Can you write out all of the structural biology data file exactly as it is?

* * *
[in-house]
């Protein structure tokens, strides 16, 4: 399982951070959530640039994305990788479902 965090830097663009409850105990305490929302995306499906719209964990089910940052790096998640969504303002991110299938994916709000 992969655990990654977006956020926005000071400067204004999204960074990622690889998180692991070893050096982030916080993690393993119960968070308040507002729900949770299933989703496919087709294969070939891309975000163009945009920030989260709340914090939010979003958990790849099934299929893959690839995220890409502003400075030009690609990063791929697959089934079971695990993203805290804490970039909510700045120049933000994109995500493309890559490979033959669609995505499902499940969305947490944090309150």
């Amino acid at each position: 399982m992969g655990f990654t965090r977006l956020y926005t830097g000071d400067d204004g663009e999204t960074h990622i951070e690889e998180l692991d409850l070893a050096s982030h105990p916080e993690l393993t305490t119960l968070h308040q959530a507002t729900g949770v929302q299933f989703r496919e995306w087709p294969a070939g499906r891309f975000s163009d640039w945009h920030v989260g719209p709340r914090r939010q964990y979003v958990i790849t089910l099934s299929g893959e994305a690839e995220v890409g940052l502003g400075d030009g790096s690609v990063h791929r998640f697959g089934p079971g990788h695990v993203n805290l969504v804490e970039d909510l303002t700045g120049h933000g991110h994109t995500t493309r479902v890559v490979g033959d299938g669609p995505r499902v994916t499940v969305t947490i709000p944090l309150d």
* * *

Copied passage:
[in-house]
């Protein structure tokens, strides 16, 4: 399982951070959530640039994305990788479902 965090830097663009409850105990305490929302995306499906719209964990089910940052790096998640969504303002991110299938994916709000 992969655990990654977006956020926005000071400067204004999204960074990622690889998180692991070893050096982030916080993690393993119960968070308040507002729900949770299933989703496919087709294969070939891309975000163009945009920030989260709340914090939010979003958990790849099934299929893959690839995220890409502003400075030009690609990063791929697959089934079971695990993203805290804490970039909510700045120049933000994109995500493309890559490979033959669609995505499902499940969305947490944090309150």
């Amino acid at each position: 399982m992969g655990f990654t965090r977006l956020y926005t830097g000071d400067d204004g663009e999204t960074h990622i951070e690889e998180l692991d409850l070893a050096s982030h105990p916080e993690l393993t305490t119960l968070h308040q959530a507002t729900g949770v929302q299933f989703r496919e995306w087709p294969a070939g499906r891309f975000s163009d640039w945009h920030v989260g719209p709340r914090r939010q964990y979003v958990i790849t089910l099934s299929g893959e994305a690839e995220v890409g940052l502003g400075d030009g790096s690609v990063h791929r998640f697959g089934p079971g990788h695990v993203n805290l969504v804490e970039d909510l303002t700045g120049h933000g991110h994109t995500t493309r479902v890559v490979g033959d299938g669609p995505r499902v994916t499940v969305t947490i709000p944090l309150d």